New Delhi: Born on 30 September, 1922 in Kolkata, filmmaker Hrishikesh Mukherjee studied science and chemistry, and even taught mathematics, before turning to camera work, film editing and eventually directing movies.
It was in 1951, when he had moved to Mumbai and began assisting director Bimal Roy, that his career in the movies really took off. Roy mentored Mukherjee and continued doing so even when the latter began making films of his own.
“I was a member of his [Roy’s] family,” revealed Mukherjee, in an interview.
He went on to direct 42 films in over four decades, head the Central Board of Film Certification (CBFC) for about a year and received the Padma Vibhushan in 2001 for his contributions to Indian cinema, along with multiple Filmfare and National awards, including the Dadasaheb Phalke in 1999.
On his 13th death anniversary, ThePrint remembers this genius who redefined Hindi cinema with films such as Anand, Chupke Chupke, Gol Maal and many more.
Small stories with big heart
In his films, Mukherjee often portrayed the common people – their trials and tribulations – in a detailed and realistic fashion. Simple characters with complex “moral dilemmas” was more his cup of tea, explains Bhawana Somaaya in her book Fragmented Frames: Reflections of a Critic (2008).
Hrishi da, as he was popularly known in the industry, rarely depicted glamour. Just like his contemporaries Shyam Benegal and Basu Chatterjee, Mukherjee was more invested in stories about ordinary people. But he portrayed them with a light, comic touch.
The “Hrishi da touch”, as explained by author Rammesh in Human Cinema: The Films of Hrishikesh Mukherjee, was “a sincere and penetrating look at the travails of humans… without chest thumping lessons, a lyrical pace to the story combined with high-quality music and the inevitable humour”.
In Chupke Chupke, a 1975 classic that follows a professor’s comic attempts to one-up his brother-in-law, Mukherjee uses language to comment on the hierarchy of class.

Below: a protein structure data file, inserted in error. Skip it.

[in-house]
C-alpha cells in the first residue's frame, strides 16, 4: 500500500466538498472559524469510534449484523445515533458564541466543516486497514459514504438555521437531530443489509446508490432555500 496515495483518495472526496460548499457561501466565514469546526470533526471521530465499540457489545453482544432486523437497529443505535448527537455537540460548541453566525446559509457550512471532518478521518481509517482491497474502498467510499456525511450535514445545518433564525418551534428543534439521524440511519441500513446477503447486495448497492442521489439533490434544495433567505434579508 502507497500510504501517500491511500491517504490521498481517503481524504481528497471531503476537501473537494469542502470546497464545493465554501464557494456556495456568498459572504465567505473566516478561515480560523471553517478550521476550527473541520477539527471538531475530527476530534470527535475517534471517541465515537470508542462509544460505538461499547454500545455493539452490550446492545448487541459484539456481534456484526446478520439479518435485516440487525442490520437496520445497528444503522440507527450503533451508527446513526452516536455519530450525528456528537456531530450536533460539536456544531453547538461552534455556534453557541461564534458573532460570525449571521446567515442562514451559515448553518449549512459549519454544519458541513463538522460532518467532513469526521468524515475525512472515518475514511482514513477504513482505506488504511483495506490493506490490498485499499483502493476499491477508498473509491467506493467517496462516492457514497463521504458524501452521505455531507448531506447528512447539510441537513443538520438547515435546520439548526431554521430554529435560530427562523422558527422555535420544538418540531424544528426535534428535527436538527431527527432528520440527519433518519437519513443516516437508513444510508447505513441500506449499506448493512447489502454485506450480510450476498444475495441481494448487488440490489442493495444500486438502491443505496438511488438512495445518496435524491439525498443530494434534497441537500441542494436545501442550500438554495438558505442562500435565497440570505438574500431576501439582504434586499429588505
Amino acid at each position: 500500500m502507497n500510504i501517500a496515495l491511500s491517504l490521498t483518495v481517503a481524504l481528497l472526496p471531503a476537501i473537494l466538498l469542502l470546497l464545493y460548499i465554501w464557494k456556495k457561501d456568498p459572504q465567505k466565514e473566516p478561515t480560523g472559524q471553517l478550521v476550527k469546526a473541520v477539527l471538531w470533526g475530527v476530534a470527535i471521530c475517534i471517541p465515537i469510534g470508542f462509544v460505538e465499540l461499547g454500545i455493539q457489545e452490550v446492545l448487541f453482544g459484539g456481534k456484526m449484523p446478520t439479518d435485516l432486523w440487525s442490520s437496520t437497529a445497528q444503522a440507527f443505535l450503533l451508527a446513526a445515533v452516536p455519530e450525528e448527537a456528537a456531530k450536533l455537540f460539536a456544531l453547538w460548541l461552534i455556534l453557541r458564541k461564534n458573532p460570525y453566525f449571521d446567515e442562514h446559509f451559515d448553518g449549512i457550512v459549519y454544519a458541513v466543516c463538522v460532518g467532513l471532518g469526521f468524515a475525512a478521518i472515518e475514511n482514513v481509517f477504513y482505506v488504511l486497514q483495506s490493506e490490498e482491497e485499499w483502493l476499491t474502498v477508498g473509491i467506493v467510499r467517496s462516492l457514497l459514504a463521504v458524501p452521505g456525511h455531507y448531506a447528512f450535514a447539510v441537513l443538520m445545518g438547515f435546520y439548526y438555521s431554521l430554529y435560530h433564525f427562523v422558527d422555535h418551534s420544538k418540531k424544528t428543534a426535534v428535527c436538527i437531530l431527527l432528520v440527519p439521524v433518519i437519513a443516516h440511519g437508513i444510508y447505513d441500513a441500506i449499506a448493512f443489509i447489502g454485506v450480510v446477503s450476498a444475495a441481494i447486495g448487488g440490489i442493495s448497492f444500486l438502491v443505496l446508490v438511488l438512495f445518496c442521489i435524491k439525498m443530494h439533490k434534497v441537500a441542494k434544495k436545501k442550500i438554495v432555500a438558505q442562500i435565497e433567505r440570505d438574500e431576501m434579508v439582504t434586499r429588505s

A message which the film sends out, writes Business Standard, is to underscore that it is futile to aspire for purity – be it for definitive lines of class or shudh languages such as Hindi or Urdu.
In Gol Maal (1979), he addressed unemployment, a burning issue among India’s middle class at the time. Mukherjee also depicted the realities of suffering from terminal diseases in Anand (1970) without resorting to “the obvious emotional drama”.
Though many of his movies featured some memorable songs – think Abhimaan (1973), Namak Haraam (1973) and Anand – he was not a fan of big Bollywood chart busters. He once said in an interview that of all the songs in his films, barely two or three were “necessary”.
He also maintained that using “forced” songs in a film is not always a bad decision if it entertains the audience.
On the set, he was known to economise on production and restrict scenes to a maximum of one or two takes. “Mukherjee always kept a finger on the audience’s pulse and on the producer’s money,” writes Rammesh.
Cheerleader for young filmmakers
Director and film professor at Krea University K. Hariharan tells ThePrint that Mukherjee had a vision for Indian cinema and persuaded the government to support new films.
“Since then, no one has chaired the Board like him. It’s just another distribution house now,” says Hariharan.
As a young filmmaker, Hariharan had interacted with Mukherjee a number of times and remembers him as a “generous” and “caring” man.
“He would lend me his Arriflex camera and Nagra recorder when we were low on funds. It was a big help for someone starting out in films because it meant access to the best equipment free of cost,” he said.
Towards the end of his career, Mukherjee faced a few roadblocks.
Peering through square-rimmed glasses and speaking with a slight underbite, he admitted to feeling lonely, in a 1999 interview, after the deaths of his “right-hand” cameraman, sound recordist and art director.
The physical toll of managing a set by himself had also caught up with him.“My body doesn’t cooperate with my mind [anymore]… 77 is no joke,” said Mukherjee, who passed away on 27 August, 2006.
Today, in an era of cinema that is driven by spectacle and effects, Mukherjee and his films, including Bawarchi (1972), Mili (1975), Khubsoorat (1980) and Guddi (1971), are those we go back to for comfort.
Also read: Lalita Pawar, Hindi cinema’s favourite vamp, played a memorable positive role in Anand
One of the finest Director, who brings everything in simple style. Worked with all the stalwarts of Hindi cinema.
Comments are closed.